The Vancouver Aquarium is hosting a rally Monday night in a last-ditch attempt to coax the Vancouver Park Board away from enacting a ban on whales, dolphins and porpoises.
The board will hold a final vote on the contentious issue on Monday, but the aquarium is hoping commissioners can see the importance of the institution’s rescue and rehabilitation program.
The Rally for Rescue will take place at Ceperley Playground at Second Beach from 6:30 p.m. to 8:30 p.m.
According to the aquarium, 95 per cent of Vancouverites support marine mammal rescue and over 11,000 letters have been delivered to the Park Board asking it to reconsider its decision, first voted on in early March.
Park Board commissioners voted unanimously to “bring forward for enactment by the Board an amendment to the Parks Control bylaw to prohibit the importation and display of live cetaceans in Vancouver parks” by May 15.
A list of the draft amendments were released on Wednesday. It states “no person shall bring into any park, or otherwise keep or maintain in any park, any cetacean which has been captured or taken from the wild,” excluding captive cetaceans rescued prior to Sept. 16, 1996, and cetaceans born into captivity at any time.
Other exceptions include:
- Cetaceans which are already being kept or maintained in a park as of Sept. 16, 1996
- A member of an endangered cetacean species, provided that approval for bringing it into a park has first been obtained from the Park Board
- An animal that has been injured or is otherwise in distress and in need of assistance to survive or rehabilitation, whether or not the intention is to release it back into its natural wild habitat
The amendments mean the three cetaceans currently at the aquarium will be allowed to stay but cannot be included in shows or performances of any kind.
The aquarium and its supporters say this policy puts rescued or endangered animals at risk and jeopardizes their fate. It is also concerned the Department of Fisheries and Oceans may not rescue injured cetaceans if there is no place for them to go.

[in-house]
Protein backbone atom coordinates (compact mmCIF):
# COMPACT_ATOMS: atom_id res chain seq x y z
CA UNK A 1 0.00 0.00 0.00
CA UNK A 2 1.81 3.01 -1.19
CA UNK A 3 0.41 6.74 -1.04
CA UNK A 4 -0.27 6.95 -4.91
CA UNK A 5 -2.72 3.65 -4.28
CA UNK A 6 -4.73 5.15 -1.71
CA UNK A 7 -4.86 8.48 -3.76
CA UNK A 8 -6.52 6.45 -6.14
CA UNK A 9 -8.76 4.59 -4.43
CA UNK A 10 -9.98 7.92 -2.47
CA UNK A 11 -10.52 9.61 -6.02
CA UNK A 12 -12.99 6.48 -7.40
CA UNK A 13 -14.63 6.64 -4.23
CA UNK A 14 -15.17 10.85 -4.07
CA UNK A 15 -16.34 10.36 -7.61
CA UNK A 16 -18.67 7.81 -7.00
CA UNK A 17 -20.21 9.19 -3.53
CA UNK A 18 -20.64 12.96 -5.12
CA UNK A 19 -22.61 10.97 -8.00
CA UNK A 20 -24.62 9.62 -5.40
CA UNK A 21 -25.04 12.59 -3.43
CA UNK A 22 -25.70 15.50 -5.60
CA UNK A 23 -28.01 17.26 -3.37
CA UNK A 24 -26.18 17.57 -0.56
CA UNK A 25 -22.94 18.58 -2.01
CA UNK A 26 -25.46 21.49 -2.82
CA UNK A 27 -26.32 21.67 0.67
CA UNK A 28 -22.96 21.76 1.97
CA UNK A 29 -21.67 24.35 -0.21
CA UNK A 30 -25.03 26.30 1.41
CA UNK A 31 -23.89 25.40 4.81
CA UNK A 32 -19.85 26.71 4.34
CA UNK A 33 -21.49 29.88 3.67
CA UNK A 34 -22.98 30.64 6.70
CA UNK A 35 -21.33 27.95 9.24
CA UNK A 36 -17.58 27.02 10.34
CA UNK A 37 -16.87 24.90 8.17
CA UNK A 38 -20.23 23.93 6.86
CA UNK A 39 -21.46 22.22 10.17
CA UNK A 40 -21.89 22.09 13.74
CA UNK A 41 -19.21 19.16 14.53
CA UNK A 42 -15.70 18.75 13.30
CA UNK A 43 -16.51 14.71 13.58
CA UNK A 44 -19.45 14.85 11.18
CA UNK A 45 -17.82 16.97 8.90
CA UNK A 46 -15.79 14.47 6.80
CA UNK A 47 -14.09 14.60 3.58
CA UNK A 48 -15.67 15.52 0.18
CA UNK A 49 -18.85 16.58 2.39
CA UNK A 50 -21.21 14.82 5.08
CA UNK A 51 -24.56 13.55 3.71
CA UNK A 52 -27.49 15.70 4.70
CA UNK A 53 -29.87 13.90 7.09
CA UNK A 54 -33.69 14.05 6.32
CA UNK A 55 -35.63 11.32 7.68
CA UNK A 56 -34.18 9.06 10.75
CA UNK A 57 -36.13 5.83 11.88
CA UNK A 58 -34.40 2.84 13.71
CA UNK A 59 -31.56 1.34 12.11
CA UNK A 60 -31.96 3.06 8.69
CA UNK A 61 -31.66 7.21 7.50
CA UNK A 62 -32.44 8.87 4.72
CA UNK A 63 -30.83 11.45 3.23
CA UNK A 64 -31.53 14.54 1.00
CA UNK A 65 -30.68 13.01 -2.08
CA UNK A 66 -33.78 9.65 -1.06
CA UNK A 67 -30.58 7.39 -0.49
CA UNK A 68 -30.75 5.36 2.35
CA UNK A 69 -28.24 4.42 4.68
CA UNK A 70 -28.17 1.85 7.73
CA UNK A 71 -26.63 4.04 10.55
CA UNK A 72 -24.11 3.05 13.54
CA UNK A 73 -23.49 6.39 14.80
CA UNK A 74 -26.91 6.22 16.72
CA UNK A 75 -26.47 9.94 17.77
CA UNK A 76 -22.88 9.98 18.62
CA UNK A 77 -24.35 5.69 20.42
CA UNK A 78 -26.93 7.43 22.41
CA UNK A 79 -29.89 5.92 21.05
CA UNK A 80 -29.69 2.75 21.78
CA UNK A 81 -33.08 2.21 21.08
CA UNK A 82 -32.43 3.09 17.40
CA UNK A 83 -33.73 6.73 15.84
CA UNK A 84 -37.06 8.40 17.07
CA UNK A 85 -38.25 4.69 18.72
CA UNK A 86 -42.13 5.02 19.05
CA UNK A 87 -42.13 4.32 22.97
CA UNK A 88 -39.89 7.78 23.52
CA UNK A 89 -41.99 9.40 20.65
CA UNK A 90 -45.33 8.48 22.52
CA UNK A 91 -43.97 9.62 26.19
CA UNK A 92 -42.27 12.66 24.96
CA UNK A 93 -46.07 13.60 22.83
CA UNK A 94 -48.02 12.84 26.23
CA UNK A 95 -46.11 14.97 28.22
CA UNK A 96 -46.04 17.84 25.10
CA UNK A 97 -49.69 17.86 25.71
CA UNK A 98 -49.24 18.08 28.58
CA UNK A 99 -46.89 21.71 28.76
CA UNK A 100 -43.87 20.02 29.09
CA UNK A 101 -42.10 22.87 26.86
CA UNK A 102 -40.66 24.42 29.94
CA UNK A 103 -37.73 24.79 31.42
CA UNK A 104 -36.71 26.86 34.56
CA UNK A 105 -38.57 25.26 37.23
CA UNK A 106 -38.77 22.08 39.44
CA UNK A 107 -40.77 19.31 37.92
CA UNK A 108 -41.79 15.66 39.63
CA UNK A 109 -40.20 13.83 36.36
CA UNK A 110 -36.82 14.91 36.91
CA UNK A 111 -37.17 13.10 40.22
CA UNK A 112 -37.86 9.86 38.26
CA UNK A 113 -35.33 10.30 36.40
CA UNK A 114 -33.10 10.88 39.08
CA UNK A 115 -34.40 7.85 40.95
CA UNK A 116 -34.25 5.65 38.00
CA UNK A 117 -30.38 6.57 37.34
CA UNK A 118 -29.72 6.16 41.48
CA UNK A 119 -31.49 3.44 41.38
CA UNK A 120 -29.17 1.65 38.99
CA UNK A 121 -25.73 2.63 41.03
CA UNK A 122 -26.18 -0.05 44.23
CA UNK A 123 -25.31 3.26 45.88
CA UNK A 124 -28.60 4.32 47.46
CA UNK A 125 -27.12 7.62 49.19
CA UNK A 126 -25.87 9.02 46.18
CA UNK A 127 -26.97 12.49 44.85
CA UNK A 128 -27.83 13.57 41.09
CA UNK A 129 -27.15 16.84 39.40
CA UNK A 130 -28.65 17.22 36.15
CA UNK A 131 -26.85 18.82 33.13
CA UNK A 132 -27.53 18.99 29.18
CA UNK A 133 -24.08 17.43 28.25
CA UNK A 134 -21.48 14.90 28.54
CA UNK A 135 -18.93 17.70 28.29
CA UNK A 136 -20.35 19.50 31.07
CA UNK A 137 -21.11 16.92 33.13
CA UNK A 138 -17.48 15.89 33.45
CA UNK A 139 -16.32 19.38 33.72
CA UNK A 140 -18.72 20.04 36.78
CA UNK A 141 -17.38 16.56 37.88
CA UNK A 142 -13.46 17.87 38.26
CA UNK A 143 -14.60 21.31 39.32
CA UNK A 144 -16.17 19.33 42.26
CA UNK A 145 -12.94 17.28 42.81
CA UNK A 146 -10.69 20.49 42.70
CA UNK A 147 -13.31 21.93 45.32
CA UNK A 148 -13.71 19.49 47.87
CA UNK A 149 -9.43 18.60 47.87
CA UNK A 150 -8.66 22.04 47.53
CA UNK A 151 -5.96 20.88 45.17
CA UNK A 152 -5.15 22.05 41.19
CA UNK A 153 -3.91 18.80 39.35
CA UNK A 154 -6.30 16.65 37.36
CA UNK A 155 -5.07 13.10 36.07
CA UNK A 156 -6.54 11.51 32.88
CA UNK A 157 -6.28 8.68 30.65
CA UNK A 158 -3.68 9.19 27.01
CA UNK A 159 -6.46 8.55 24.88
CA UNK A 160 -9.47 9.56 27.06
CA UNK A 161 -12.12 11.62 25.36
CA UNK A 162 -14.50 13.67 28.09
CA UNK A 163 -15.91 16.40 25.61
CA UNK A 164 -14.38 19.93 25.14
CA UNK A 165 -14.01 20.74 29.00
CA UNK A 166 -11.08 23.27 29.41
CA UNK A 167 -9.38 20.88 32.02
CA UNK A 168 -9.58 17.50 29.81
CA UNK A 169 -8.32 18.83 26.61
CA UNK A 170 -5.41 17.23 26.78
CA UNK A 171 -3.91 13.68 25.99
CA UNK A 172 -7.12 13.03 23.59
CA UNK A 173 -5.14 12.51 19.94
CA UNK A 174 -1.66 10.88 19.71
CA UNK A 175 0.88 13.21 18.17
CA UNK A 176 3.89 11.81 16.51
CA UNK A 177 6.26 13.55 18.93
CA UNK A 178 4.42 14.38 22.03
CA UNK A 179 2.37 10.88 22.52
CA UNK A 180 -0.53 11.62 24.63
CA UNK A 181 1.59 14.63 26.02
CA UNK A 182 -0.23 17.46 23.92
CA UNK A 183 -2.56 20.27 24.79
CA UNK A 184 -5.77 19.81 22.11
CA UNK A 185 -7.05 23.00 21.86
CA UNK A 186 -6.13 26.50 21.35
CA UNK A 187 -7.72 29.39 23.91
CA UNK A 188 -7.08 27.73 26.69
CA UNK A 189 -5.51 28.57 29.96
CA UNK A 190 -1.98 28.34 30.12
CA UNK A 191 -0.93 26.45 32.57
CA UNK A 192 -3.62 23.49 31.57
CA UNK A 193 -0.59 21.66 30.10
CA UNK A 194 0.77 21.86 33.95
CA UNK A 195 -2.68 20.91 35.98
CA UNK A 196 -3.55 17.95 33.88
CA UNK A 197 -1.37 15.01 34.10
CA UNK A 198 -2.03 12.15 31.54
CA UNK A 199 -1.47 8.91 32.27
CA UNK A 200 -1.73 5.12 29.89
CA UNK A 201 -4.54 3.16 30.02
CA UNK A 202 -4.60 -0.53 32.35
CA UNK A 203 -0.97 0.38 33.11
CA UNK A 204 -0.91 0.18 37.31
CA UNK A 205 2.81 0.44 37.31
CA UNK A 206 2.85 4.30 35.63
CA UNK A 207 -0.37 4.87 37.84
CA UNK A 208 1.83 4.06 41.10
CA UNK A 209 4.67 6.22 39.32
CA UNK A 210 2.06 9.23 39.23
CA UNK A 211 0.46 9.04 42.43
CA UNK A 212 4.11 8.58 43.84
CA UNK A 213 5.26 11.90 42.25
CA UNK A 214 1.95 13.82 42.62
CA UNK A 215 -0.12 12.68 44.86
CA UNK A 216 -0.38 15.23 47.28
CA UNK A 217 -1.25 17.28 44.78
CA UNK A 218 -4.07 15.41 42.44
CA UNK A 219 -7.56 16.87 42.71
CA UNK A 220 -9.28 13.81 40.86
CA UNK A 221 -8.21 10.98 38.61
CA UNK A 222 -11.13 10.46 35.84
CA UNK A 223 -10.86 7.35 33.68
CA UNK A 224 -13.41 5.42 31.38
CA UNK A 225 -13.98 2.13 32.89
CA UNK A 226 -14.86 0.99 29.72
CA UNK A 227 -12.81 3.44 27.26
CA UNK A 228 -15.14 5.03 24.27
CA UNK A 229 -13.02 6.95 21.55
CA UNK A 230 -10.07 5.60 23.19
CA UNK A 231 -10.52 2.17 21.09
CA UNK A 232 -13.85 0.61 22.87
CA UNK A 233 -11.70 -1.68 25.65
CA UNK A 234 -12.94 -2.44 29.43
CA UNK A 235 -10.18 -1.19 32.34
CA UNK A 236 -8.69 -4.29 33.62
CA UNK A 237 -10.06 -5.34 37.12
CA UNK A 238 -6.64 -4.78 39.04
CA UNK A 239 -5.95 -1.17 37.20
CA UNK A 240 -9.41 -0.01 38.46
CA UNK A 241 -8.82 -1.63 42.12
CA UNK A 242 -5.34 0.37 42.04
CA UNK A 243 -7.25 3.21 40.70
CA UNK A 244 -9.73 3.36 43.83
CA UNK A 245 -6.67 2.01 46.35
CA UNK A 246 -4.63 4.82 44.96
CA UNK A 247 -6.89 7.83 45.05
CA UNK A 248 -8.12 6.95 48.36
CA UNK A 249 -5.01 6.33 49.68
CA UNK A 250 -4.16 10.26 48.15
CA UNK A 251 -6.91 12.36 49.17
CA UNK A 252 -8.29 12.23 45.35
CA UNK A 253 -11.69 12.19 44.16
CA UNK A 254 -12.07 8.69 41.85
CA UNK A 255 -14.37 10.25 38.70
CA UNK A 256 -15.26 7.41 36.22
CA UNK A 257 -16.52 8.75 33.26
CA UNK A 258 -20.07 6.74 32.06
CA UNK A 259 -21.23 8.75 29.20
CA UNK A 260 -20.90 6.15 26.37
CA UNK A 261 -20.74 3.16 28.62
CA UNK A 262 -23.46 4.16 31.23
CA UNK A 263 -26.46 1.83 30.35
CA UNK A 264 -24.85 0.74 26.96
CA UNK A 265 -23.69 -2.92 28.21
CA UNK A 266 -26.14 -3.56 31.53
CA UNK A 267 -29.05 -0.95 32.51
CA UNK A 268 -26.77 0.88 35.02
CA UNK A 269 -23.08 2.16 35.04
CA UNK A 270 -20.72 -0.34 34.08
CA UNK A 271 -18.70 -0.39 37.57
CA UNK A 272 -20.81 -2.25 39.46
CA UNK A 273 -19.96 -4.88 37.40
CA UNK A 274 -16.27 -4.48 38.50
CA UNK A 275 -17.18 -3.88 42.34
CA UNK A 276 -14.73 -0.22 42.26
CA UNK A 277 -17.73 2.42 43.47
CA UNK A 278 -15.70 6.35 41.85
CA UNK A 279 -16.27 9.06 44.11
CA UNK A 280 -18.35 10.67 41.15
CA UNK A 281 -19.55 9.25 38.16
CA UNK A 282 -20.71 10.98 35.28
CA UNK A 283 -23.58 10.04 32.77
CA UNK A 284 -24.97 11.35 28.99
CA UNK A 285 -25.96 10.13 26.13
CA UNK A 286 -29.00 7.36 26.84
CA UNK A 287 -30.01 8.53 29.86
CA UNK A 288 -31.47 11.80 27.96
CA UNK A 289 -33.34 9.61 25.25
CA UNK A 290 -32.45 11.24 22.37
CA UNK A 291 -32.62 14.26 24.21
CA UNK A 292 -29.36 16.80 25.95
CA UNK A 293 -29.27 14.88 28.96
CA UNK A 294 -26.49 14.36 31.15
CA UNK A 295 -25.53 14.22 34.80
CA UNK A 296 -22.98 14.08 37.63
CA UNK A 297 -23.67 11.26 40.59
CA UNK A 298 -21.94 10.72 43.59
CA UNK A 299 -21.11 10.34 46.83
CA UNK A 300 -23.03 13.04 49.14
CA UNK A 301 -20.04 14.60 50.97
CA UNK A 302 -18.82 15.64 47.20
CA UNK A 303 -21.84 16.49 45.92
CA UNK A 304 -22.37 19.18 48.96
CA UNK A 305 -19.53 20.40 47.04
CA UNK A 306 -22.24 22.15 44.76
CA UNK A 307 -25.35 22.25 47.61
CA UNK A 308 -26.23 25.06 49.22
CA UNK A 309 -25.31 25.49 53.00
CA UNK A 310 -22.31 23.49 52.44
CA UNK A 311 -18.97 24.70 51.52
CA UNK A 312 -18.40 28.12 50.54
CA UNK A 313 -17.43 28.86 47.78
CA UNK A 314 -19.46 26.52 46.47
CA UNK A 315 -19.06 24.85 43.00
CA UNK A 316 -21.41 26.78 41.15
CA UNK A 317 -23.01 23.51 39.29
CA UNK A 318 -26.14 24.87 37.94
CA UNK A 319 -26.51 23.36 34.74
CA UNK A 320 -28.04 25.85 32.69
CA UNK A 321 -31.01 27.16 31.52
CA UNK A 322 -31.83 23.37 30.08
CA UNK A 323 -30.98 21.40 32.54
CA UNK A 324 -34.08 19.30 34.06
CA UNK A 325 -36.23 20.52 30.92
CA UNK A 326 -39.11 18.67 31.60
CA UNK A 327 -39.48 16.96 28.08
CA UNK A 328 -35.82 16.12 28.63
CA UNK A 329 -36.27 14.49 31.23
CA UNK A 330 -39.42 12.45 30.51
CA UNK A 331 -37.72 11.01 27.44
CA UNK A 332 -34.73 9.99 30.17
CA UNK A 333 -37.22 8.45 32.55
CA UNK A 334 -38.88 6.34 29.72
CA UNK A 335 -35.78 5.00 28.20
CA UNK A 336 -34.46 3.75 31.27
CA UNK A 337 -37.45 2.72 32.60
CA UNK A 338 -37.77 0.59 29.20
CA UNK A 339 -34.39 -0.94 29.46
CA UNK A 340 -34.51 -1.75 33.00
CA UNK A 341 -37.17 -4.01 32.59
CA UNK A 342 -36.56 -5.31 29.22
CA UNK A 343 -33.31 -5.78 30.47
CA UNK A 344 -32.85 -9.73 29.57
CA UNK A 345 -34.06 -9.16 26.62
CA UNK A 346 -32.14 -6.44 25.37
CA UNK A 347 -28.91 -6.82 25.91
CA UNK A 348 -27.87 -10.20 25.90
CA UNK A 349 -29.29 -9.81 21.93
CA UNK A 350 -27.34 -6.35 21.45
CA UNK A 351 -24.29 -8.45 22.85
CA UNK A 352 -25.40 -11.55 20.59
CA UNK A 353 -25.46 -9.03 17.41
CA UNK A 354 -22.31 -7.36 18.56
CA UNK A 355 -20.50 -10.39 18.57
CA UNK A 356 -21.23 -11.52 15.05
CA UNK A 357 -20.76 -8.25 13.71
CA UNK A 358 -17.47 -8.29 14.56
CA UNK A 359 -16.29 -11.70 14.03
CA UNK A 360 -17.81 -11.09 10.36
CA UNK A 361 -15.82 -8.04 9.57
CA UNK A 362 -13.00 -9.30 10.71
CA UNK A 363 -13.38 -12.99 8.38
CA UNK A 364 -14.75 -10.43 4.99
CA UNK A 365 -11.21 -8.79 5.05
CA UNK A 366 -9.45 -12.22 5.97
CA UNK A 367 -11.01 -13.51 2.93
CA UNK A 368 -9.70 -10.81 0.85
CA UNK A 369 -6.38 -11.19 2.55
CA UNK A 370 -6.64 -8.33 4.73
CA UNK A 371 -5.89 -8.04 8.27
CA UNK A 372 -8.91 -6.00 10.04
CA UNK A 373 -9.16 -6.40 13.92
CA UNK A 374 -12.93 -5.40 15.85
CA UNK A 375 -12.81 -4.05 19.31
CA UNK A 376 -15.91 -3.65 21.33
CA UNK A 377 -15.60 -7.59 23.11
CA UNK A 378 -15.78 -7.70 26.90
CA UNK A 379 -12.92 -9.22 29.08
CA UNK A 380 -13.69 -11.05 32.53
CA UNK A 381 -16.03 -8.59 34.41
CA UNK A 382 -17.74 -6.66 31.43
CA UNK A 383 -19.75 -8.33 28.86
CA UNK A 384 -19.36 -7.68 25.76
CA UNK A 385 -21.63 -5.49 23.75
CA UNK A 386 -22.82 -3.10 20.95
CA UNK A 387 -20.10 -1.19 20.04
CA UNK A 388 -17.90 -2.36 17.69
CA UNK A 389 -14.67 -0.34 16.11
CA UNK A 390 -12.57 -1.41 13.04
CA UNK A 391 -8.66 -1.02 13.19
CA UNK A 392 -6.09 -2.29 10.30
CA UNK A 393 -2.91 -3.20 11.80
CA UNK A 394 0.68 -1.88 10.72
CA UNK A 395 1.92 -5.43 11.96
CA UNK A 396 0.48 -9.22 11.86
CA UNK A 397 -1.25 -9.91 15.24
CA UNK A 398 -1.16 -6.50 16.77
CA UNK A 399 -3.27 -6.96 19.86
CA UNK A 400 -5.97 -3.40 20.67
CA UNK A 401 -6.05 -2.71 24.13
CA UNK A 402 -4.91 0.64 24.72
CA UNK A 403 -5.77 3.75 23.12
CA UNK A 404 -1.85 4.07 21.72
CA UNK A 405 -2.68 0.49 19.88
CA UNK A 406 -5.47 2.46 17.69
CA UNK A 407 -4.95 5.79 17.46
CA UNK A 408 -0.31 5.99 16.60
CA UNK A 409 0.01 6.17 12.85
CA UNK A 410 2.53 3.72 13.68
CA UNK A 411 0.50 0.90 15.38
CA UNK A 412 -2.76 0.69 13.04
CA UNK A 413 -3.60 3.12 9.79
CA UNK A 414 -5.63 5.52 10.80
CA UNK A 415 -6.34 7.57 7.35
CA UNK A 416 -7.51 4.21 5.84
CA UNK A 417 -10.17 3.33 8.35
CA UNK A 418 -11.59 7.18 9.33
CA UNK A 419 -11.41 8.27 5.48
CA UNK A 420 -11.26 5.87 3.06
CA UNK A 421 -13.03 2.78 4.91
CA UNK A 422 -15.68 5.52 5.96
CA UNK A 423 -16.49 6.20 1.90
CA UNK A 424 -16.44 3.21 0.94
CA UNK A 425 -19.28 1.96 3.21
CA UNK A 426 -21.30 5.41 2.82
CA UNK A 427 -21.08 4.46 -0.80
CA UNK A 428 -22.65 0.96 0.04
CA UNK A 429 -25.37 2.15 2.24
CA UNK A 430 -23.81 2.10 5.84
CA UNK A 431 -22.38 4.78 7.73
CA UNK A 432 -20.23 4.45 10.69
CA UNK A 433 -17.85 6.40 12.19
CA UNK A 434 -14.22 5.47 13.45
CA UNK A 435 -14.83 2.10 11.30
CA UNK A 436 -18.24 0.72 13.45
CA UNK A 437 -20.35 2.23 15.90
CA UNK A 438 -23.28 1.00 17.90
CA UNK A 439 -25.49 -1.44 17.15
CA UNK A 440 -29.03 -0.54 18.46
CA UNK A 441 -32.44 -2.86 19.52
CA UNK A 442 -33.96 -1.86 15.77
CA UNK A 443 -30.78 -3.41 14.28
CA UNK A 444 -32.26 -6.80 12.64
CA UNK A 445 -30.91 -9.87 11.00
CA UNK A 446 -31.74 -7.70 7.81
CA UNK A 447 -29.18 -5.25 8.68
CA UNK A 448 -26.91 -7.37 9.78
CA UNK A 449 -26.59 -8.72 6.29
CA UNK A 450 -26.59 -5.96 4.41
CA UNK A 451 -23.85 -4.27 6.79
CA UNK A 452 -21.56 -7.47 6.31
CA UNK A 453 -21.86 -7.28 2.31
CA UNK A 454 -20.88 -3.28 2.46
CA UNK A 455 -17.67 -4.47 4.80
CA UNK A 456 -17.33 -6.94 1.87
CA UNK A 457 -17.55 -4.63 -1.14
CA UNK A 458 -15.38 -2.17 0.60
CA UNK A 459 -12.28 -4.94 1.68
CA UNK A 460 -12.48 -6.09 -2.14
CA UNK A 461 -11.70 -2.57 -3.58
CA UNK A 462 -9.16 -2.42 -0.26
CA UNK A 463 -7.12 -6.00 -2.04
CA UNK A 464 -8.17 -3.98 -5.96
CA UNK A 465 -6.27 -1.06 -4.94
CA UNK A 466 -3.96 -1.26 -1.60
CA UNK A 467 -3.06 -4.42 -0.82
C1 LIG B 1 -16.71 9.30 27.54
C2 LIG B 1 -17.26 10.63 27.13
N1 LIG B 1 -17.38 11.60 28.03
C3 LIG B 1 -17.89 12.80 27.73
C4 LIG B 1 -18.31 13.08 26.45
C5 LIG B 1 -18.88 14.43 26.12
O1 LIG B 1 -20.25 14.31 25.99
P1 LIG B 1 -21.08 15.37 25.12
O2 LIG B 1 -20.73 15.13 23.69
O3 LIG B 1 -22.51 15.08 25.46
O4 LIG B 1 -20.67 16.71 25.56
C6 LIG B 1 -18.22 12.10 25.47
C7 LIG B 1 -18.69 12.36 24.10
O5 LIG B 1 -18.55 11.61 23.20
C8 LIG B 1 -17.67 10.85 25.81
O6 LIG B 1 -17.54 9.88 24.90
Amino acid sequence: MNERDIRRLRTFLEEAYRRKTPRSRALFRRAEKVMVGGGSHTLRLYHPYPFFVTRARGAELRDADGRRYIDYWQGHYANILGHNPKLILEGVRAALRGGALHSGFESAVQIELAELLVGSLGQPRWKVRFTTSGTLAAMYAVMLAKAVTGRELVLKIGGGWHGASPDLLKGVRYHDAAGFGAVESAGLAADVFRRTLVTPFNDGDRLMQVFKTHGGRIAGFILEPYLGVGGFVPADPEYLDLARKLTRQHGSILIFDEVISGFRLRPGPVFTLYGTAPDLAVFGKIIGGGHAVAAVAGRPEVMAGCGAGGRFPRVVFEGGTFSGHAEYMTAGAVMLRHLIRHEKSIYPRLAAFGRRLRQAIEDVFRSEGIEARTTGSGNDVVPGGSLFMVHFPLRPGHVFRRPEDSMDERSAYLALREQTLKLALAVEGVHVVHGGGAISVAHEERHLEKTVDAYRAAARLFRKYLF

“You rescue harbour seals, go ahead and do that, but no, no — you’ve got to leave cetaceans to die a death on the beach or have a federal officer put a bullet in them,” Vancouver Aquarium CEO John Nightingale said.
Those who cannot attend the rally are also encouraged to send a letter to the Park Board voicing their support for the aquarium.
Meanwhile, those opposing the aquarium’s marine mammal rescue program held their own rally on Saturday for the fifth consecutive year.
The Empty the Tanks rally is an annual event held at sites across the globe demanding aquariums and marine parks release whales, dolphins and porpoises held captive for the purposes of research, education or entertainment.
While animal rights activists have been calling for a ban for many years, Matthews said the issue gained traction in recent months following the death of two beluga whales, named Qila and Aurora, last fall.
“I think it’s woken a lot of people up to the reality of captivity and that these animals don’t do well in confined spaces like this, and if they’re going to be in captivity, they need to be in more amenable situations like sea-pen sanctuaries,” Matthews said.
But the clash between supporters of the aquarium and people who oppose its programs has not always been a polite dialogue.
According to aquarium staff, protesters have thrown vile insults at staff and volunteers, calling them things like “murderers” and “monsters.” Even Park Board commissioners have hurled cutting remarks.
Green Party Park Board Commissioner Stuart Mackinnon recently compared the aquarium’s programs to what scientists did in Nazi Germany.
“In the last century, both the Nazis and the Imperial Japanese Army committed atrocities in the name of science,” Mackinnon said at the March 8 Park Board meeting.
Remarks like this, the aquarium said, brought several employees to tears during the public meetings.
Marcus Wernicke, a volunteer with the aquarium since 2013 and a board member for the Porpoise Conservation Society, says he’s been the subject of countless attacks from protesters.
“Some of them are quite abusive and aggressive at times,” Wernicke said. “They say things like ‘You enable murder’ and ‘You help them to kill animals.'”
He says their arguments simply don’t hold up to scrutiny.
He thinks it’s this sort of aggression and organization that helped to persuade the Park Board to vote for the cetacean ban.
“These animal rights activists are very organized and protest just about anything. They are very well organized. They are lobbyists. They work for professional organizations that work for the animals rights cause.”
On the contrary, Wernicke — who calls himself an animal welfare activist — says aquarium supporters have often been too quiet and not proactive enough to fight for their cause.
While he feels the Park Board has mostly made up their mind regarding Monday night’s vote, he’s hoping the rally could convince them to add an exception for rescued cetaceans that cannot be released back into the wild.
The meeting is not open for public speaking, despite dozens of requests from aquarium supporters to make it an open platform, Wernicke said.
Wernicke expects parties from both sides of the issue will be present at the rally, which he says is the last chance to get the word out. For that reason, he says he’s a little bit “on the edge” about how some protesters will behave.
If Park Board commissioners vote to enact the ban on Monday, the changes will be implemented immediately.
— With files from the Canadian Press and Jon Azpiri